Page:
Wendy Cutler, CC BY-SA 3.0

North Korea


Magnolia sieboldii

Wendy Cutler, CC BY-SA 3.0

General Description / Cultural Significance

Magnolia sieboldii, also known as the Korean Mountain Magnolia, is endemic to Korea, blooming throughout the summer. Fittingly, it is considered one of the hardiest Magnolias and can thrive in difficult environments. Called mongnan or mokran in Korean, it is the DPRK’s national flower, but shares that status with the more culturally contrived choices of Kimjongilia and Kimilsungia, named after two of the country’s late leaders, Kim Jong-Il and Kim Il-Sung.

According to North Korean legend, as reported by the DPRK’s official tourism website, “One year when he visited Mt. Jongbang, President Kim Il Sung told some officials that he had seen a beautiful flower in the mountain in the days of Changdok School, asking them to find out its whereabouts… He did not forget the flower even in the days of the anti-Japanese war. Later the flower was discovered in the mountain under the deep care of General Kim Jong Il.” Following the North Korean tradition of adding the suffix “-ran” to flowers considered beautiful, Kim Il Sung named the flower “mokran,” translating literally to “beautiful flower growing on a tree.”

The tree has a long history of being appreciated by the Korean people and has served as part of their traditional medicinal sources: “The aromatic bark contains magnolol and honokiol, two polyphenolic compounds that may have demonstrated anti-anxiety and anti-angiogenic properties. Magnolia bark also may have been shown to reduce allergic and asthmatic reactions.” The interest in its healing properties continues today, as “Magnolia has attracted the interest of the dental research community because magnolia bark extract inhibits many of the bacteria responsible for caries and periodontal disease. In addition, the constituent magnolol interferes with the action of glucosyltransferase, an enzyme needed for the formation of bacterial plaque.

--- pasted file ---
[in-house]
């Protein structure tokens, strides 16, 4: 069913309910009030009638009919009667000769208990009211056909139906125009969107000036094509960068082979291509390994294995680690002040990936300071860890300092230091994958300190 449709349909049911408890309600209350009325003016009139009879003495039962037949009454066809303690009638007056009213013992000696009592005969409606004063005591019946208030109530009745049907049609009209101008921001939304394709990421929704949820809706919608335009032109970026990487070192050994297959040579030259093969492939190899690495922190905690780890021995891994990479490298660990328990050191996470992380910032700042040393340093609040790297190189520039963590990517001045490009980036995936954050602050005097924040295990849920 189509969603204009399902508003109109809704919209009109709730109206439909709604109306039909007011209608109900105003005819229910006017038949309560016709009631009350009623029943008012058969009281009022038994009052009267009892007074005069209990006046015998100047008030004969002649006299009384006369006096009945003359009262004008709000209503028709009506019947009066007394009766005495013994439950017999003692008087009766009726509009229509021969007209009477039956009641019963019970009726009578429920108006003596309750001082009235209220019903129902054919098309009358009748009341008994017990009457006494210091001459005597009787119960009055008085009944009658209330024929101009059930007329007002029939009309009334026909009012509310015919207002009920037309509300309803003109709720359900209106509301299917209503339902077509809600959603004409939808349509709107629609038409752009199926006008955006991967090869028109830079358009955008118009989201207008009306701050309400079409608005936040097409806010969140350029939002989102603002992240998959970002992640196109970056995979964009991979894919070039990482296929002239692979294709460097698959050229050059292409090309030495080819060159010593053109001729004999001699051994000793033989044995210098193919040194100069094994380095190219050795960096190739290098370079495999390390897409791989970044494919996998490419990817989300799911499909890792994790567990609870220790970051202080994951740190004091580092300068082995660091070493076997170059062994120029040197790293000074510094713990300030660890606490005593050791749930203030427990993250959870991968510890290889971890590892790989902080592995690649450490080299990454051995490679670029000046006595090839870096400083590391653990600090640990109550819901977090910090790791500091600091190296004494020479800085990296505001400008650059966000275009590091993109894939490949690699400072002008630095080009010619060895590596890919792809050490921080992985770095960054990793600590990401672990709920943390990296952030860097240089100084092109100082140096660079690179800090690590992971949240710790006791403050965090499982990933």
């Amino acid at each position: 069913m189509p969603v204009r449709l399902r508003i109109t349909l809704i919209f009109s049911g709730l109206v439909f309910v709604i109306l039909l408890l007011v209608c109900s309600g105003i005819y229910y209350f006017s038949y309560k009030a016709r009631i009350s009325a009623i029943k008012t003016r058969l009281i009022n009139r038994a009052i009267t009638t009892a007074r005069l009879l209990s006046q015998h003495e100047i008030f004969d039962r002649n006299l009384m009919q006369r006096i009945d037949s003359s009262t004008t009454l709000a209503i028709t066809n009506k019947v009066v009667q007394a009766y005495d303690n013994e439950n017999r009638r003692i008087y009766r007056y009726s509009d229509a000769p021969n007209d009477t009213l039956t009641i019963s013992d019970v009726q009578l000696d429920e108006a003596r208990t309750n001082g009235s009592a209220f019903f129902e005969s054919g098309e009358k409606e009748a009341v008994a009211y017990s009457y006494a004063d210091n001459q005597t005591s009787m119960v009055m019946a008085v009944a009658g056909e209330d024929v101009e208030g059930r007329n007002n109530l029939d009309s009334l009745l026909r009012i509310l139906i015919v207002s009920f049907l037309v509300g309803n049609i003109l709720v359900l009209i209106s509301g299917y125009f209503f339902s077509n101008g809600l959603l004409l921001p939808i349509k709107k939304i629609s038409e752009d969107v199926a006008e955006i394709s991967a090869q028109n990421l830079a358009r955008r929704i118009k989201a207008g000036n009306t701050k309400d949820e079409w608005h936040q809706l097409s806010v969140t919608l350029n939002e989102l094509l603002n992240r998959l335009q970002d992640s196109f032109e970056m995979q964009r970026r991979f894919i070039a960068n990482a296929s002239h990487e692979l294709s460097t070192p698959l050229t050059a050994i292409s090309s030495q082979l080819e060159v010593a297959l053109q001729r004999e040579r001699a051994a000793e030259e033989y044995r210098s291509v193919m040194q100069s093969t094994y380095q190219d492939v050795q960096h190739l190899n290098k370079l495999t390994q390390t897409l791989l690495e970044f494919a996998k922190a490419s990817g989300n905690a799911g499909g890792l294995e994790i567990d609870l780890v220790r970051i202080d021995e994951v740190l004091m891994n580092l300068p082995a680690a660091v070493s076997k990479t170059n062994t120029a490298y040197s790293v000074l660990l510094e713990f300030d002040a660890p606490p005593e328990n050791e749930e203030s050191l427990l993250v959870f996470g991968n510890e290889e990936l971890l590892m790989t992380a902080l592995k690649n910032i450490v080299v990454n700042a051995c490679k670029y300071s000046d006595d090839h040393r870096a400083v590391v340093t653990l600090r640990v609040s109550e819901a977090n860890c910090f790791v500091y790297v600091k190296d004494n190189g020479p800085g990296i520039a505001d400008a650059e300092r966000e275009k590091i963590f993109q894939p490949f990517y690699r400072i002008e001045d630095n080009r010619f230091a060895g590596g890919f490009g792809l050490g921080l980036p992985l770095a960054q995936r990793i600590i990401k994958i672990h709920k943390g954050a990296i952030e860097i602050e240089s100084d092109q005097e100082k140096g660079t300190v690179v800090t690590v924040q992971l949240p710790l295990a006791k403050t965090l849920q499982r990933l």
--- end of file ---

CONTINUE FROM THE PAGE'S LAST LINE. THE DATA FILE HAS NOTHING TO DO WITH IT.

Climate Change / Conservation Status

North Korea still relies on coal for energy production. High air pollution from coal continues to have increasing health and environmental effects. The country’s pollution mortality rate is the highest in the world.

Germanwatch’s Climate Risk Index, estimates that North Korea was the seventh hardest hit by climate-related extreme weather events of 179 nations during the period 1992–2011. In 2022 typhoons, flooding and sea level rise were increasing.

Alternate Names

Korean mountain magnolia 

Oyama magnolia


Hewitt, Giles, “North Korean Flower Show Features Rockets, Grenades, And A Begonia Named After Kim Jong-Il,” Business Insider, 26 July 2013 http://www.businessinsider.com/north-korean-flower-show-2013-7

Permanent Mission of the Democratic People’s Republic of Korea to the United Nations.

Naenara. “National Flower of the DPRK” Democratic People’s Republic of North Korea. https://web-beta.archive.org/web/20151001212116/http://www.naenara.com.kp/en/great/symbol_view.php?3

Soldo. “The Evergreen Magnolia: Flower From Ancient Times” March 2011. http://flowerisblossoms.blogspot.com/2011/03/evergreen-magnolia-flower-from-ancient.html